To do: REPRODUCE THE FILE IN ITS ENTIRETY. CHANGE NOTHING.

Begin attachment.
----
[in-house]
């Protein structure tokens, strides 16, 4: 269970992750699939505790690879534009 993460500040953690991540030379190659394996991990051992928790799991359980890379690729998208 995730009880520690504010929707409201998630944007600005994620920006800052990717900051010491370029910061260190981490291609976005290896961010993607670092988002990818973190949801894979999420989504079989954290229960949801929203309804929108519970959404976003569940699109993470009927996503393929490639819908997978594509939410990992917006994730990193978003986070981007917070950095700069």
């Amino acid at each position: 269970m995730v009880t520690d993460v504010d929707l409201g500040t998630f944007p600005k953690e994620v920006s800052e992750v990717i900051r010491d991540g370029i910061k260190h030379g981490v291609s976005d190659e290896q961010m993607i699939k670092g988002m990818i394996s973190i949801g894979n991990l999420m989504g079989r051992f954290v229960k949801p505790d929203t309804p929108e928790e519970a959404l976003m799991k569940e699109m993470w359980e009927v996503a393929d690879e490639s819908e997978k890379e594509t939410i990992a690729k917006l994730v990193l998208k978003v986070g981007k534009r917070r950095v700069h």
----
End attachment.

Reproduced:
[in-house]
């Protein structure tokens, strides 16, 4: 269970992750699939505790690879534009 993460500040953690991540030379190659394996991990051992928790799991359980890379690729998208 995730009880520690504010929707409201998630944007600005994620920006800052990717900051010491370029910061260190981490291609976005290896961010993607670092988002990818973190949801894979999420989504079989954290229960949801929203309804929108519970959404976003569940699109993470009927996503393929490639819908997978594509939410990992917006994730990193978003986070981007917070950095700069």
């Amino acid at each position: 269970m995730v009880t520690d993460v504010d929707l409201g500040t998630f944007p600005k953690e994620v920006s800052e992750v990717i900051r010491d991540g370029i910061k260190h030379g981490v291609s976005d190659e290896q961010m993607i699939k670092g988002m990818i394996s973190i949801g894979n991990l999420m989504g079989r051992f954290v229960k949801p505790d929203t309804p929108e928790e519970a959404l976003m799991k569940e699109m993470w359980e009927v996503a393929d690879e490639s819908e997978k890379e594509t939410i990992a690729k917006l994730v990193l998208k978003v986070g981007k534009r917070r950095v700069h």